Catch up on stories from the past week (and beyond) at the Slashdot story archive


Forgot your password?
News Your Rights Online

Analyzing Olympic-Size Accessibility Flaws 10

Ant submitted this link to an analysis of accessibility during the Olympic games. "Abstract: The issue of disabled access to the web is examined using the case of the 2000 Olympic web site. Wider use of accessibility guidelines for small screen and wireless web devices is discussed. In August 2000 the Sydney Organising Committee for the Olympic Games was found to have engaged in unlawful conduct by providing a web site which was to a significant extent inaccessible to the blind. The Australian Human Rights and Equal Opportunity Commission ordered the web site be made accessible by the start of the Sydney Olympics. The details of the case and its global implications for government policy and commercial practice on the Internet is examined by one of the expert witnesses who gave evidence to the commission. The possible benefits for wireless and TV based web access from use of accessibility guidelines is looked at."
This discussion has been archived. No new comments can be posted.

Analyzing Olympic-Size Accessibility Flaws

Comments Filter:
  • I don't know what the process used to commission the Y2K Olympic website was, but it sounds like it was the usual deal where vendors bid for the work. That said, without specific, pre-existing requirements, written down on paper, I know of very few consulting style firms who would bother with accessibility requirements. To adhere to them, you actually need to do a reasonable job, and have people understand how the website is put together, without making any assumptions about what tools will be available to the end user (I can't tell you how many people I've worked with who've never even *heard* of a text mode browser).

    It's all a matter of education. There are too many developer/business people out there whose experience is far more limited than they might imagine. So many of them have just never thought outside the limited scope of their experience. I for one have never had the requirement for accessibility included in any of the projects I do, but I usually try and do it as a matter of course, because it's the correct thing to do. Why don't other people think that way?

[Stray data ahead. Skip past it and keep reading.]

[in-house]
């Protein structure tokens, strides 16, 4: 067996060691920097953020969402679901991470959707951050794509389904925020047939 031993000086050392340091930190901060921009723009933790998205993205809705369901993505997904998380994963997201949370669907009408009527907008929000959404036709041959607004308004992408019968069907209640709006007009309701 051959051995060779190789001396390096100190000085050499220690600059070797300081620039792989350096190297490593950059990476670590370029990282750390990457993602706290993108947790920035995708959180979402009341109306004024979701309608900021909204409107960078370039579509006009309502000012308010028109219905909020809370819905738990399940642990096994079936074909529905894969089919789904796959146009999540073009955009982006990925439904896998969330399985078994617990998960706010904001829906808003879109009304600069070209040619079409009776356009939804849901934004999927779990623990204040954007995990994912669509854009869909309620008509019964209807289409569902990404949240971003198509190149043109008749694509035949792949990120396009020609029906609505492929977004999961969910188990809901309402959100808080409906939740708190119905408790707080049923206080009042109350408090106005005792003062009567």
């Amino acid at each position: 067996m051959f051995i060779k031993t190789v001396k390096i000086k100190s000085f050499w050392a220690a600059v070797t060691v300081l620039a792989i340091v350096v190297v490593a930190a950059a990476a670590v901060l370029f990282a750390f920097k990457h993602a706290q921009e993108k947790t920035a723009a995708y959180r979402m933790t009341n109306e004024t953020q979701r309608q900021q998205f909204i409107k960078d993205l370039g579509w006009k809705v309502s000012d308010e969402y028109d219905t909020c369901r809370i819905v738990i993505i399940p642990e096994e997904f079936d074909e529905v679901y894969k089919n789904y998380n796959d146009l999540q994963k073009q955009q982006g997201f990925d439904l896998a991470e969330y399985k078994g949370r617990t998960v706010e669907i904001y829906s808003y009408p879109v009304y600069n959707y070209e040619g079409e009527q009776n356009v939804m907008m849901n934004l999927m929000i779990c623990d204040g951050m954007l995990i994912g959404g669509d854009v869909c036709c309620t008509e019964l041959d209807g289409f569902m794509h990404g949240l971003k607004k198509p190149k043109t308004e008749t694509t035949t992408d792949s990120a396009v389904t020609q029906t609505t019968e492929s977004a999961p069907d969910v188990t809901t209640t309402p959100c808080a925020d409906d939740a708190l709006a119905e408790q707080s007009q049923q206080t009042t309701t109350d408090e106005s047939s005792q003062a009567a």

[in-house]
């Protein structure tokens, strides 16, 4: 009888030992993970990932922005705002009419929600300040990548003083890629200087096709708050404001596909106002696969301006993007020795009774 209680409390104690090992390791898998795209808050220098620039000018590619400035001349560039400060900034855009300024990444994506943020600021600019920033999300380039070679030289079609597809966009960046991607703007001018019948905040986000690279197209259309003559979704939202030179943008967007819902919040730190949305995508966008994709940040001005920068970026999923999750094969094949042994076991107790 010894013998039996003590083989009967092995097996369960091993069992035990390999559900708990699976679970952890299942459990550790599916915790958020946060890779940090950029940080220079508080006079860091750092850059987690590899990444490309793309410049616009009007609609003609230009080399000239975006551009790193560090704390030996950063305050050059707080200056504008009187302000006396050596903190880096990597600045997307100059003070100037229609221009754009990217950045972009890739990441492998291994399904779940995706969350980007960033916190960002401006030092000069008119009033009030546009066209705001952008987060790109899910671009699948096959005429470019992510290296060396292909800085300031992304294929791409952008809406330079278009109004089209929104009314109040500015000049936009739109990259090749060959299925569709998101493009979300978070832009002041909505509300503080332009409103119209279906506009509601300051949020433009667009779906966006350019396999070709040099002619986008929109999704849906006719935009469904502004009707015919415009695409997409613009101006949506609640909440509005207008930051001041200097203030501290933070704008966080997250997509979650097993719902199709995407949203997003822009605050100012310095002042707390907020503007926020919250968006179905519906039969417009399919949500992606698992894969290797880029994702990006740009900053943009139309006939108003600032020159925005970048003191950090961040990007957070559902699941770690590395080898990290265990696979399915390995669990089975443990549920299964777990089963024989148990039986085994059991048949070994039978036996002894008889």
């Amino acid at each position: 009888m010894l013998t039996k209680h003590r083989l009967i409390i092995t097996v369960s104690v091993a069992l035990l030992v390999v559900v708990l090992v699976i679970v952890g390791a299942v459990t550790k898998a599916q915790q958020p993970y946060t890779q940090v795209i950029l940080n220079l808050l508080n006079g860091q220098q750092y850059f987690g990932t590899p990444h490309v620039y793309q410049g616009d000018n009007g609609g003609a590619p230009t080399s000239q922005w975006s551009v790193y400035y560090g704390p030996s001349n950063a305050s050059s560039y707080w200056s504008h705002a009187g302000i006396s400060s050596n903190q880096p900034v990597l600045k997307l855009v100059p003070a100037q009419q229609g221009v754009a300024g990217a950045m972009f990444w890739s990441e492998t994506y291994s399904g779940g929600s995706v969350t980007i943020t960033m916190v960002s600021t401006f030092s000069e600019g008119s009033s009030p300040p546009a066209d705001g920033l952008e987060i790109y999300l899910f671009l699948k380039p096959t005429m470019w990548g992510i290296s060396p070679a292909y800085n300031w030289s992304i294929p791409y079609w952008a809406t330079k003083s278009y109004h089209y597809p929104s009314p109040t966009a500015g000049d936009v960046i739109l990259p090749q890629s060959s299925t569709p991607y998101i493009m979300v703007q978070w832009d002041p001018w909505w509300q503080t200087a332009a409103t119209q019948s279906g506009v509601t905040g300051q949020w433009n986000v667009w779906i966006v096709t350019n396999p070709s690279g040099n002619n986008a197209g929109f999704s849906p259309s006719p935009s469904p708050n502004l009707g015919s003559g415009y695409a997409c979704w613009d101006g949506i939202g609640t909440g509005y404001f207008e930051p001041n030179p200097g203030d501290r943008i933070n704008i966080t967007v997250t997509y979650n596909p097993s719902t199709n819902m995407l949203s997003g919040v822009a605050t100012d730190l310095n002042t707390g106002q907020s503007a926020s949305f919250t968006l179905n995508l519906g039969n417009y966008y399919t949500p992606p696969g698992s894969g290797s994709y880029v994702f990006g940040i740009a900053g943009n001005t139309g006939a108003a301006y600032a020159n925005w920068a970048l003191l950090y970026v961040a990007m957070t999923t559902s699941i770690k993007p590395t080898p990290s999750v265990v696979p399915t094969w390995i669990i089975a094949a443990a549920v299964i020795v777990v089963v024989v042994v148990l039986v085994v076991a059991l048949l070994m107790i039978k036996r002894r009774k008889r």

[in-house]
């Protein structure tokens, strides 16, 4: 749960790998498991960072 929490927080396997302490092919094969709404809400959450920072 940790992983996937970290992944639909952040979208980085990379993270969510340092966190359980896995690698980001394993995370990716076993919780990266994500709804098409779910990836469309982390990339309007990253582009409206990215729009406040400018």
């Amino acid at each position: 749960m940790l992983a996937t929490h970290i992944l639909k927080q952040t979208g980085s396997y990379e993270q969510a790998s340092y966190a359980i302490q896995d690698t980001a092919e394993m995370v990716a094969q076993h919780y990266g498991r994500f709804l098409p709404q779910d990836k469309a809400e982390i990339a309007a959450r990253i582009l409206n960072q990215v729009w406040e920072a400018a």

• Its about time that they paid a bit more attention to acessability issues. These software capabilities are not just for a small minority of people. I often find them useful myself, and I am not physically challenged. Having a large high-contrast display setting is actually quite useful to avoid eyestrain on the larger monitors. And the various other acessibility functions can often be useful to able bodied people.

    Hopefully this means that finally usability is being taken seriously by the big corporations who are usually too focussed on the bottom line to care about the 1% of the population who need that little extra feature to fully utilize their expensive PC hardware.

  • Another analysis (Score:2, Informative)

    by contenunu ( 532384 )
    I suppose I ought to point out my own analysis of the SOCOG accessibility decision, Reader's Guide to Sydney Olympics Accessibility Complaint [].
  • According to one of my colleagues, it is now illegal (in Australia) to develop web sites for public access that are not accessible by the blind. A Federal Law came about as a result of this little incident. Applying this law to how HTML is constructed means that to layout a page it is necessary to use DIV tags now instead of tables (probably for specific image breakdowns etc). This is because using the table method may look ok to people who have no real problem with their eyesight, but from the "blind browser" perspective it is near impossible to workout what is going on.

    Because it is a law by which people can actually be prosecuted (in Australia). Some web sites have now updated their content to use the DIV tags now. The side effect is that whilst these sites had some ability to work in the older browsers before, they absolutely no chance now. I don't think that you can really be prosecuted under the law if the questionable pages were in existence before it came into effect, resulting in some sites that use DIVs for the newer pages, and tables for the old ones (that are not updated).

    This law only applies to sites in Australia.

    • No. No law was passed in Australia mandating Web accessibility.

      Tables are perfectly OK for accessibility if their content makes sense when linearized [], as is usually the case in nice rectilinear content blocks. Also, every screen reader in common use save for OutSpoken for Macintosh handles tables (and frames) just fine.

The first rule of intelligent tinkering is to save all the parts. -- Paul Erlich